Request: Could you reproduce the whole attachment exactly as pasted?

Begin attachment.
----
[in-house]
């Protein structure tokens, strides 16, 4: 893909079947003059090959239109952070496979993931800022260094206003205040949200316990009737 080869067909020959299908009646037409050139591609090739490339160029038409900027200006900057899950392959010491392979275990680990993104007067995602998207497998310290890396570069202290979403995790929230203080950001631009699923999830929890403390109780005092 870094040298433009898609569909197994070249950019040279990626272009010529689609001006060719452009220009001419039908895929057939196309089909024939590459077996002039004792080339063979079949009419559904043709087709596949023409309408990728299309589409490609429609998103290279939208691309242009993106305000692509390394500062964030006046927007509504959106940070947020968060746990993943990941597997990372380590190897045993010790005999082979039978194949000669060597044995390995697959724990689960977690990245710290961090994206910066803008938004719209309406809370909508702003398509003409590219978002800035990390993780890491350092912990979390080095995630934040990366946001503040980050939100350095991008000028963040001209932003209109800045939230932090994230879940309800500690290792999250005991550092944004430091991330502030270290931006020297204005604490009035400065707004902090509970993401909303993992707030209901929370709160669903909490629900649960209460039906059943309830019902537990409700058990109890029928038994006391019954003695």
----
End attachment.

[in-house]
């Protein structure tokens, strides 16, 4: 893909079947003059090959239109952070496979993931800022260094206003205040949200316990009737 080869067909020959299908009646037409050139591609090739490339160029038409900027200006900057899950392959010491392979275990680990993104007067995602998207497998310290890396570069202290979403995790929230203080950001631009699923999830929890403390109780005092 870094040298433009898609569909197994070249950019040279990626272009010529689609001006060719452009220009001419039908895929057939196309089909024939590459077996002039004792080339063979079949009419559904043709087709596949023409309408990728299309589409490609429609998103290279939208691309242009993106305000692509390394500062964030006046927007509504959106940070947020968060746990993943990941597997990372380590190897045993010790005999082979039978194949000669060597044995390995697959724990689960977690990245710290961090994206910066803008938004719209309406809370909508702003398509003409590219978002800035990390993780890491350092912990979390080095995630934040990366946001503040980050939100350095991008000028963040001209932003209109800045939230932090994230879940309800500690290792999250005991550092944004430091991330502030270290931006020297204005604490009035400065707004902090509970993401909303993992707030209901929370709160669903909490629900649960209460039906059943309830019902537990409700058990109890029928038994006391019954003695």